Extrasolar Planet Discussion - Now Discussing: KEPLER announces hundreds of candidates

Discussion in 'Archive: The Senate Floor' started by Lowbacca_1977, May 9, 2010.

  1. Mr44 VIP

    Member Since:
    May 21, 2002
    star 6
    The Hubble Telescope discovered another moon orbiting around Pluto, currently named "P4" until a permanent name is given to it. Hubble itself also "discovered" Pluto's moon's Nix and Hydra back in 2005, and may have also imaged P4 back then, but it may have been overlooked because there wasn't enough illumination to view it properly.

    P4 has an estimated diameter of 8-21 miles and is the smallest of Pluto's known moons. The fact that Hubble detected it is somewhat remarkable, considering that it sits 3 billion miles away from Earth. A photo of P4 was first taken with Hubble's Wide Field Camera back on June 28, and then confirmed through a series of other images leading to now.

    Pluto is currently being focused on as a lead in to NASA's "New Horizon's" mission, which is slated to fly past Pluto in 2015 and skirt around the outskirts of the solar system. (The New Horizon's probe is approximately half-way to Pluto right now)
  2. Eternity85 Jedi Grand Master

    Member Since:
    Jan 24, 2008
    star 3
    There is a good chance that one of the planets already discovered have life on them; probably only very primitive, like bacteria; but that would be incredible. The sad thing is that there is no way to know if there is life on any of the planets; even if we discovered a planet in the habitable zone we could only guess that life would exist. So the planet hunt is really exiting, but also a little frustrating, since there is no way we can confirm life forms on them. Imagine discovering the perfect planet; close to earth-like, but not being able to act on it or do anything about it.

    How long will it be till we have the technology to travel between stars? 4,2 lightyears is not to far if we could make it close to lightspeed; thats the distance to our closest neighbouring star. Doesnt look very promising though. I wonder how far Voyager 1 have gotten by now; has it left the solar system? Is anyone updated on this information? What an exiting journey it must be for that little droid; despite all the empty blackness everywhere of course.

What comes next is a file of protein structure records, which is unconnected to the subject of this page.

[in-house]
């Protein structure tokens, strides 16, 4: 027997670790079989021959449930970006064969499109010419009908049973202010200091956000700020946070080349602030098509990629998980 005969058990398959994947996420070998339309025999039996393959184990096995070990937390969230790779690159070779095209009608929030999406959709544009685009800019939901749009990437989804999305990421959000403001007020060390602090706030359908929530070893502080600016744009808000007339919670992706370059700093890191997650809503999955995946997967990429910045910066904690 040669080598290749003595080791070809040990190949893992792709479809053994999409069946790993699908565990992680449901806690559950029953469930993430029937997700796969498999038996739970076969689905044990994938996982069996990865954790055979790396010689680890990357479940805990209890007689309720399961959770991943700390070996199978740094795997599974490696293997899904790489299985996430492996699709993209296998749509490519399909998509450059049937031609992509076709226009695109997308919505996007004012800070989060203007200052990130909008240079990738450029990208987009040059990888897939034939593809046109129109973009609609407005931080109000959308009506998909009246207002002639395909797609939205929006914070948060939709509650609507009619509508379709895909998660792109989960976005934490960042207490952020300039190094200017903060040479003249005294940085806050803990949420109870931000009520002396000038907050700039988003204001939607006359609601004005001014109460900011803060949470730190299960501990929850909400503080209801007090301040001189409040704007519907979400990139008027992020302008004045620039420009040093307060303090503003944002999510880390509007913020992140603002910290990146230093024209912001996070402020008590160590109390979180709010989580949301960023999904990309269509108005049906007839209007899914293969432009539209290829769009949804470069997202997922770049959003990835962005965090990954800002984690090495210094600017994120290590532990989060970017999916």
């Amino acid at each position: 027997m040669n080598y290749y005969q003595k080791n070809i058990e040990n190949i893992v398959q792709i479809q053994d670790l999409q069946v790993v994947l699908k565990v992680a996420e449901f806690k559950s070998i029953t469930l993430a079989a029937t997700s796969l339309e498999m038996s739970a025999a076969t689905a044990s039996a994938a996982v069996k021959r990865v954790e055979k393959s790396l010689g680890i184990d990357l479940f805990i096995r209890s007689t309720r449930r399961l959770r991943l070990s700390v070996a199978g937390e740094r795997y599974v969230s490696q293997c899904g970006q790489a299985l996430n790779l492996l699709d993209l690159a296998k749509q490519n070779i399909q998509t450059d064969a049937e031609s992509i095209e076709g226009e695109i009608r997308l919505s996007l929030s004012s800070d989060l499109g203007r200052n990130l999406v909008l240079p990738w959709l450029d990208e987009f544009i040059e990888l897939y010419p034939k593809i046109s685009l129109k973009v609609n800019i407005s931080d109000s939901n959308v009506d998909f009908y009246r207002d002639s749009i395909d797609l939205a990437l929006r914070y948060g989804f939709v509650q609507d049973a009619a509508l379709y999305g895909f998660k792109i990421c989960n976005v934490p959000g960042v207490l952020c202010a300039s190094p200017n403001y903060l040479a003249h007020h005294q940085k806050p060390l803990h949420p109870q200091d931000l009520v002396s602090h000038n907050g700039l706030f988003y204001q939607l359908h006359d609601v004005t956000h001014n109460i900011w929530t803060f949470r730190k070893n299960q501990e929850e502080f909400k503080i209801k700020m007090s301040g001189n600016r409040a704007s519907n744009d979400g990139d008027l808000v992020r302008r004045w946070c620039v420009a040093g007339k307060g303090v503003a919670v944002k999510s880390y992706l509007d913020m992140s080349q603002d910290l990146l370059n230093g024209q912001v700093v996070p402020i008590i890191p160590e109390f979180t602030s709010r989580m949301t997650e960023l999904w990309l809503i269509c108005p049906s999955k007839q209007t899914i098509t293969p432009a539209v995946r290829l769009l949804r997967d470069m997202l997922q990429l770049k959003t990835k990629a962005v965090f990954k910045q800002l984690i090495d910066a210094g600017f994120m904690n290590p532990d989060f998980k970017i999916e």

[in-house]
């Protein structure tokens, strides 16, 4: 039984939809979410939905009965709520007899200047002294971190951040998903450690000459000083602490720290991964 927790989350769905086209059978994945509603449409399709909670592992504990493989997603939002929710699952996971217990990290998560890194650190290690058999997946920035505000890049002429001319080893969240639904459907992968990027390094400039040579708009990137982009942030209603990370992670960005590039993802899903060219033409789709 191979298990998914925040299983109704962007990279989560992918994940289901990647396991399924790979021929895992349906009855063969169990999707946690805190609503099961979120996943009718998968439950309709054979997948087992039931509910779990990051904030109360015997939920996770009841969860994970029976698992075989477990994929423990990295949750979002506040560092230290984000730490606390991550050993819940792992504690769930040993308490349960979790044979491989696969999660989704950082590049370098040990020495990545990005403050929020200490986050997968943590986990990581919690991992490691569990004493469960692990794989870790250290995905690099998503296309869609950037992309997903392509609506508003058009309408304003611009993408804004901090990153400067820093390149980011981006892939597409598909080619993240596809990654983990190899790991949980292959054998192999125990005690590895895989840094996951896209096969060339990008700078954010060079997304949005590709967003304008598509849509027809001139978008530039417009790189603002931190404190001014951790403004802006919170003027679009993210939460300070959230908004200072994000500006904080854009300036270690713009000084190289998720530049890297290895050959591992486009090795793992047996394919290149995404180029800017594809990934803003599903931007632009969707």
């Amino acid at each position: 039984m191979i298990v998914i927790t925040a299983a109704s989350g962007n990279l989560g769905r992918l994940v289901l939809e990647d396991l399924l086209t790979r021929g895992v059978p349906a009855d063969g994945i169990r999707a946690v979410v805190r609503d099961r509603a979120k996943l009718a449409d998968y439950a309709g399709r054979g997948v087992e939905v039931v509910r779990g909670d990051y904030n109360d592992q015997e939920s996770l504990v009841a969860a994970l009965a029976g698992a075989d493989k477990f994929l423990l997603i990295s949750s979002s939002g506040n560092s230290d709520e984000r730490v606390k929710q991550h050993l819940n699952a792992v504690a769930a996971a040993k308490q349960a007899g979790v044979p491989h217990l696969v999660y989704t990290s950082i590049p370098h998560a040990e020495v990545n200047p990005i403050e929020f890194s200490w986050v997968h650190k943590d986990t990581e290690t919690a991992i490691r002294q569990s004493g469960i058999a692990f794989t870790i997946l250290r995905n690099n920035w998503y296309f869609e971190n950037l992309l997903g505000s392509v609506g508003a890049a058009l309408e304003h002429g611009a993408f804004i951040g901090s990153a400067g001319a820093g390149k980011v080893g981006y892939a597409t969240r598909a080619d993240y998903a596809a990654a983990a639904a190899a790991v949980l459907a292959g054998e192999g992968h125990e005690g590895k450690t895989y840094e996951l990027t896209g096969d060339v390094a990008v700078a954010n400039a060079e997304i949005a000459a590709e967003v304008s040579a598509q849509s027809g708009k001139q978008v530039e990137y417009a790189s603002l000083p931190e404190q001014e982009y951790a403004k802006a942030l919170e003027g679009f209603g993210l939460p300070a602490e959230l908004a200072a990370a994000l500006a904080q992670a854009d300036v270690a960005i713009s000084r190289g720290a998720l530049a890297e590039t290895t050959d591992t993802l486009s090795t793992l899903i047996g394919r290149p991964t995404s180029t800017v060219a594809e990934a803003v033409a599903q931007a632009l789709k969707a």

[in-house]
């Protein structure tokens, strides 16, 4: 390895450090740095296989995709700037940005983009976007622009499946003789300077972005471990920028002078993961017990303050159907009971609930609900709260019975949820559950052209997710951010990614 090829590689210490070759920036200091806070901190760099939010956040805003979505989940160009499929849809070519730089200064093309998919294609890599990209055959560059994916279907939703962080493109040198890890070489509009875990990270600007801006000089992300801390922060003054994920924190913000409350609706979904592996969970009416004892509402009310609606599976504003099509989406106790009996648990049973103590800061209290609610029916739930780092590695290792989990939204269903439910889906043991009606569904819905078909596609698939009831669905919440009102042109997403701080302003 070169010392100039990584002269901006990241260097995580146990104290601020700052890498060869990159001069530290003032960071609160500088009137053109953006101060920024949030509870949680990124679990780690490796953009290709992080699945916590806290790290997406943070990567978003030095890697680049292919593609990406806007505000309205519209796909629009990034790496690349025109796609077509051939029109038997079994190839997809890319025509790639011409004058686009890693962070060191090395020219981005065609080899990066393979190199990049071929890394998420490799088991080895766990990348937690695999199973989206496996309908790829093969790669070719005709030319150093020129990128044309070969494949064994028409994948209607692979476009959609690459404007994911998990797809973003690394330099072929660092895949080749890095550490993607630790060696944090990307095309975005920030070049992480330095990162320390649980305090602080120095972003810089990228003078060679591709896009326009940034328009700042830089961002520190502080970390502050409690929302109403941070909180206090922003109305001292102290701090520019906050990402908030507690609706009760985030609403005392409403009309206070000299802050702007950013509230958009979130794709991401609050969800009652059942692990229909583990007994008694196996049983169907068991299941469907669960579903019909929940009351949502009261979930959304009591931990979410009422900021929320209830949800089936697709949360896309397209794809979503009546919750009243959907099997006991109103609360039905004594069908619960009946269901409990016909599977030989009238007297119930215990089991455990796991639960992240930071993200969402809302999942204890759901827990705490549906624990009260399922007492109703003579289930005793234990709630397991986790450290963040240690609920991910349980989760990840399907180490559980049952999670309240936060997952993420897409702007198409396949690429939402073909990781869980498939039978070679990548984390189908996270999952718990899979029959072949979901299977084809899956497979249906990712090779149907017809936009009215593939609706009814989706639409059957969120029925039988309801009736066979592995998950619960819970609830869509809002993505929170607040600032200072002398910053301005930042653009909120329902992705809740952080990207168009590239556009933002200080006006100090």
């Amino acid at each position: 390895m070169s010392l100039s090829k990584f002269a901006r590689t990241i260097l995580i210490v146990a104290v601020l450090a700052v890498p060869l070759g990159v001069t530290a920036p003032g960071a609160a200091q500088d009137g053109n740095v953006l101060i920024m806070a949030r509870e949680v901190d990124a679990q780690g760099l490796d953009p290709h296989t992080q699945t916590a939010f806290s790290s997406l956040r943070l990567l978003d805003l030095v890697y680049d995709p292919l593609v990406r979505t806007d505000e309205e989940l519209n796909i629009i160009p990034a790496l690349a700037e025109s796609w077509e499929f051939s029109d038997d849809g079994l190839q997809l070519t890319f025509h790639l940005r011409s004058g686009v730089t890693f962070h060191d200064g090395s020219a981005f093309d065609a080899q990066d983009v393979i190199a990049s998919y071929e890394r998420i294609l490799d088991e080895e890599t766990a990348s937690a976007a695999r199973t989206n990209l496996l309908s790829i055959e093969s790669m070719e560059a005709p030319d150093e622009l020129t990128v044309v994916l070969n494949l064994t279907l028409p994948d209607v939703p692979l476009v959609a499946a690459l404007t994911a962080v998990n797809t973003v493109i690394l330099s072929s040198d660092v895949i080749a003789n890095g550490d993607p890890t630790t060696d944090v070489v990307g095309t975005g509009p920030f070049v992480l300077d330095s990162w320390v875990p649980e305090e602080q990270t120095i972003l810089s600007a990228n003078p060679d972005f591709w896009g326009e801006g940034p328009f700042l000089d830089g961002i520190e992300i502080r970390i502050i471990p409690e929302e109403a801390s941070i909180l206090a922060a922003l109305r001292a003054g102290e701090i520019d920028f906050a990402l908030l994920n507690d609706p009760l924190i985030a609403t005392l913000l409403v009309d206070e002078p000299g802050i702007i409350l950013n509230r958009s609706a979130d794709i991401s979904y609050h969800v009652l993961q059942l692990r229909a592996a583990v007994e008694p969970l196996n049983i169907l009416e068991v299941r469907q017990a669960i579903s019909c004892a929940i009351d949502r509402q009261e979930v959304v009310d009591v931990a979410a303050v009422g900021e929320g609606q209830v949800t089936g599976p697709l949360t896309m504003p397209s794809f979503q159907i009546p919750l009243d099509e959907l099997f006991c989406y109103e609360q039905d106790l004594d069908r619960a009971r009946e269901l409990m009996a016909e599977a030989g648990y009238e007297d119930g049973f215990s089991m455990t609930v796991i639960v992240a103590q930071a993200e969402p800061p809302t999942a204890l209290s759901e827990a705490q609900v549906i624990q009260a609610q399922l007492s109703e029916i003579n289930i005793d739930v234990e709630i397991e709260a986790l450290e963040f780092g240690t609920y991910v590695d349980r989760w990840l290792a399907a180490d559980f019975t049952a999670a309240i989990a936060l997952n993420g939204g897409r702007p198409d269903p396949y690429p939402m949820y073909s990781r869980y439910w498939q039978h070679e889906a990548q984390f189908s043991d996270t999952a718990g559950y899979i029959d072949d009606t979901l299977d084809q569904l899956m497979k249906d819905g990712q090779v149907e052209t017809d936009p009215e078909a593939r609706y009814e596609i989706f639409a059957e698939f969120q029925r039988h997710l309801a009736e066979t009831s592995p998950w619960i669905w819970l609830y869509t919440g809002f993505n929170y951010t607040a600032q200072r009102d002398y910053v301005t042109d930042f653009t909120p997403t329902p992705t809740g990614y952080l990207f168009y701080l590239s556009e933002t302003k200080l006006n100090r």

But you know what; at one point in our history the vast blue sea was almost an overwhelming barrier to overcome for mankind; now we face the vast black sea of space. Will we ever be able to cross it, or will we be stuck on this island for as long as we exist. I wish i had been born in the year 300 000; maybe by then we would be able to leave the solar system somehow.

    I always digress discussing these things..
  3. Lowbacca_1977 Force Ghost

    Member Since:
    Jun 28, 2006
    star 6
    While we can't tell that a planet is lifeless, we CAN tell if a planet has some forms of life. Oxygen as an individual gas, while produced by life, wouldn't occur through chemical/geological processes, just biological ones. Of course, it's entirely possible that one could have life that doesn't produce oxygen that wouldn't be detected, but it does mean that a large amount of oxygen in the atmosphere of a planet would be a very strong indicator of life that we can look for from here.

    And Voyager 1 is 118 AU away from the Sun right now. Which is only something like 0.002 light-years, and is arguably somewhere around where the edge of the solar system is, give or take.
  4. SuperWatto Manager Emeritus

    Member Since:
    Sep 19, 2000
    star 5
    Oh, no.
    That means the secret's out.
    [image=http://upload.wikimedia.org/wikipedia/commons/5/56/The_Sounds_of_Earth_Record_Cover_-_GPN-2000-001978.jpg]
    We're doomed!
  5. Eternity85 Jedi Grand Master

    Member Since:
    Jan 24, 2008
    star 3